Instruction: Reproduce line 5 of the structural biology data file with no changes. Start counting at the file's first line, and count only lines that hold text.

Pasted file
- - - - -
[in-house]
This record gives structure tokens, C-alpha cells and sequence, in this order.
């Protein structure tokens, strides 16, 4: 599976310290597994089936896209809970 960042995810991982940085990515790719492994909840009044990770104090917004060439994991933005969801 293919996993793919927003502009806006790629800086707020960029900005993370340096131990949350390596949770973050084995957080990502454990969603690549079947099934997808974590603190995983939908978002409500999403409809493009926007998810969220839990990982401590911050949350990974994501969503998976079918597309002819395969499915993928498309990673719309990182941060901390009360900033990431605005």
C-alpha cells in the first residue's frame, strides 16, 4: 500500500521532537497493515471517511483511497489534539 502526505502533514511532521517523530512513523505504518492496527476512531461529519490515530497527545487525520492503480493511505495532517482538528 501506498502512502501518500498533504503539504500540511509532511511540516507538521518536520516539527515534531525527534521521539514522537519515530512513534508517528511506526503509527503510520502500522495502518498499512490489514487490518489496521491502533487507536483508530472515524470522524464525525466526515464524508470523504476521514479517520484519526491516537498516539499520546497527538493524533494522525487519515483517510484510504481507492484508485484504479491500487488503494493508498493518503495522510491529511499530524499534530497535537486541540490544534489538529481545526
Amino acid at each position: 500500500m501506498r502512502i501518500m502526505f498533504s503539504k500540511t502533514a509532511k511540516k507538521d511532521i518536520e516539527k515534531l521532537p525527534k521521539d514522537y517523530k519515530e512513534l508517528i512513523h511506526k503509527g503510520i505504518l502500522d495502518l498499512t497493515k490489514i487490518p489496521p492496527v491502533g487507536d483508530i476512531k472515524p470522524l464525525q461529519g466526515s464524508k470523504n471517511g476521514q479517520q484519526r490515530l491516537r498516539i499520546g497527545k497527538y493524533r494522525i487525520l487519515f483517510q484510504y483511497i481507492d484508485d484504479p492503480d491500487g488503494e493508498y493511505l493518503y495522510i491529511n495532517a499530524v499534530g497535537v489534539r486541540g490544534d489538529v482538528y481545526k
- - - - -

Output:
Amino acid at each position: 500500500m501506498r502512502i501518500m502526505f498533504s503539504k500540511t502533514a509532511k511540516k507538521d511532521i518536520e516539527k515534531l521532537p525527534k521521539d514522537y517523530k519515530e512513534l508517528i512513523h511506526k503509527g503510520i505504518l502500522d495502518l498499512t497493515k490489514i487490518p489496521p492496527v491502533g487507536d483508530i476512531k472515524p470522524l464525525q461529519g466526515s464524508k470523504n471517511g476521514q479517520q484519526r490515530l491516537r498516539i499520546g497527545k497527538y493524533r494522525i487525520l487519515f483517510q484510504y483511497i481507492d484508485d484504479p492503480d491500487g488503494e493508498y493511505l493518503y495522510i491529511n495532517a499530524v499534530g497535537v489534539r486541540g490544534d489538529v482538528y481545526k